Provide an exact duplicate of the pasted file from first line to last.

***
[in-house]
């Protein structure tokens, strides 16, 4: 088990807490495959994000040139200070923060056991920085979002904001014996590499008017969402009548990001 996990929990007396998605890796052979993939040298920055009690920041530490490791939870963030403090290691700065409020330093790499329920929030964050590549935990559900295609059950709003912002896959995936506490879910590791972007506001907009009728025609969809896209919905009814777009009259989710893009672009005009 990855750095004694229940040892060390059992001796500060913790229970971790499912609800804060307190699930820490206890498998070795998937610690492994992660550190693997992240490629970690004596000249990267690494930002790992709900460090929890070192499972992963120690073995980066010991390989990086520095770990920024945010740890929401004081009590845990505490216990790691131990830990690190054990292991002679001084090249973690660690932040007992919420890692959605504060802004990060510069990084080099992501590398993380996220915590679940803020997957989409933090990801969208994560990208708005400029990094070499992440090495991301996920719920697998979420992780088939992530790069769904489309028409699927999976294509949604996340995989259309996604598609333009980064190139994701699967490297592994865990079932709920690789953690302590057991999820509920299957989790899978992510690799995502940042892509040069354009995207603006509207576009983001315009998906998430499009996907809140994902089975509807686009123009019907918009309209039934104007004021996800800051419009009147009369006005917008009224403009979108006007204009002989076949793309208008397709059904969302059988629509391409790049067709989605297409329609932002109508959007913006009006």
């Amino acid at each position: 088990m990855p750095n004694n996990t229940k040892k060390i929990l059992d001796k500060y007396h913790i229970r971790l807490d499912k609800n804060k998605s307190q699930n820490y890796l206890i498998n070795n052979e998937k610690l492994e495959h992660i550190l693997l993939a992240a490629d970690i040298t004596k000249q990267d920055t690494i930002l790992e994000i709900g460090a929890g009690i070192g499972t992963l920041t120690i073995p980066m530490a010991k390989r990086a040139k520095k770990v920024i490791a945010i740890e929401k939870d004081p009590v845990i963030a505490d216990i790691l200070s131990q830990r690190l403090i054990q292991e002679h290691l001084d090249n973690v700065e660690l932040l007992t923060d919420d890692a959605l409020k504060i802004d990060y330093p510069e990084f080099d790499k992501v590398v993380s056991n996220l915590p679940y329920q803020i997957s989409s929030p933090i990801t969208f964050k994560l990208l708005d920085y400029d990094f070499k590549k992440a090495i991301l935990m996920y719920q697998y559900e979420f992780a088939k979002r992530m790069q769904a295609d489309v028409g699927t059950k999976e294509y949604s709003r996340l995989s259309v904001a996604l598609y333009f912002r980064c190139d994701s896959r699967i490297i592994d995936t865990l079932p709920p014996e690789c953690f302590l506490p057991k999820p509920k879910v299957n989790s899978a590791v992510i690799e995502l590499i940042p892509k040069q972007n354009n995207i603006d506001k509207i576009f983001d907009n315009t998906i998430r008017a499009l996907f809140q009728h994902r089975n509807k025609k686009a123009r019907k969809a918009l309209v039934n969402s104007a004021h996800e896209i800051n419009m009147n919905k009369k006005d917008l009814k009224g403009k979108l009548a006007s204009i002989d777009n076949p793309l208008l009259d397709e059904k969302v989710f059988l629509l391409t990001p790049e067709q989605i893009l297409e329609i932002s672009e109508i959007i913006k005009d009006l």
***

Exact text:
[in-house]
């Protein structure tokens, strides 16, 4: 088990807490495959994000040139200070923060056991920085979002904001014996590499008017969402009548990001 996990929990007396998605890796052979993939040298920055009690920041530490490791939870963030403090290691700065409020330093790499329920929030964050590549935990559900295609059950709003912002896959995936506490879910590791972007506001907009009728025609969809896209919905009814777009009259989710893009672009005009 990855750095004694229940040892060390059992001796500060913790229970971790499912609800804060307190699930820490206890498998070795998937610690492994992660550190693997992240490629970690004596000249990267690494930002790992709900460090929890070192499972992963120690073995980066010991390989990086520095770990920024945010740890929401004081009590845990505490216990790691131990830990690190054990292991002679001084090249973690660690932040007992919420890692959605504060802004990060510069990084080099992501590398993380996220915590679940803020997957989409933090990801969208994560990208708005400029990094070499992440090495991301996920719920697998979420992780088939992530790069769904489309028409699927999976294509949604996340995989259309996604598609333009980064190139994701699967490297592994865990079932709920690789953690302590057991999820509920299957989790899978992510690799995502940042892509040069354009995207603006509207576009983001315009998906998430499009996907809140994902089975509807686009123009019907918009309209039934104007004021996800800051419009009147009369006005917008009224403009979108006007204009002989076949793309208008397709059904969302059988629509391409790049067709989605297409329609932002109508959007913006009006």
């Amino acid at each position: 088990m990855p750095n004694n996990t229940k040892k060390i929990l059992d001796k500060y007396h913790i229970r971790l807490d499912k609800n804060k998605s307190q699930n820490y890796l206890i498998n070795n052979e998937k610690l492994e495959h992660i550190l693997l993939a992240a490629d970690i040298t004596k000249q990267d920055t690494i930002l790992e994000i709900g460090a929890g009690i070192g499972t992963l920041t120690i073995p980066m530490a010991k390989r990086a040139k520095k770990v920024i490791a945010i740890e929401k939870d004081p009590v845990i963030a505490d216990i790691l200070s131990q830990r690190l403090i054990q292991e002679h290691l001084d090249n973690v700065e660690l932040l007992t923060d919420d890692a959605l409020k504060i802004d990060y330093p510069e990084f080099d790499k992501v590398v993380s056991n996220l915590p679940y329920q803020i997957s989409s929030p933090i990801t969208f964050k994560l990208l708005d920085y400029d990094f070499k590549k992440a090495i991301l935990m996920y719920q697998y559900e979420f992780a088939k979002r992530m790069q769904a295609d489309v028409g699927t059950k999976e294509y949604s709003r996340l995989s259309v904001a996604l598609y333009f912002r980064c190139d994701s896959r699967i490297i592994d995936t865990l079932p709920p014996e690789c953690f302590l506490p057991k999820p509920k879910v299957n989790s899978a590791v992510i690799e995502l590499i940042p892509k040069q972007n354009n995207i603006d506001k509207i576009f983001d907009n315009t998906i998430r008017a499009l996907f809140q009728h994902r089975n509807k025609k686009a123009r019907k969809a918009l309209v039934n969402s104007a004021h996800e896209i800051n419009m009147n919905k009369k006005d917008l009814k009224g403009k979108l009548a006007s204009i002989d777009n076949p793309l208008l009259d397709e059904k969302v989710f059988l629509l391409t990001p790049e067709q989605i893009l297409e329609i932002s672009e109508i959007i913006k005009d009006l």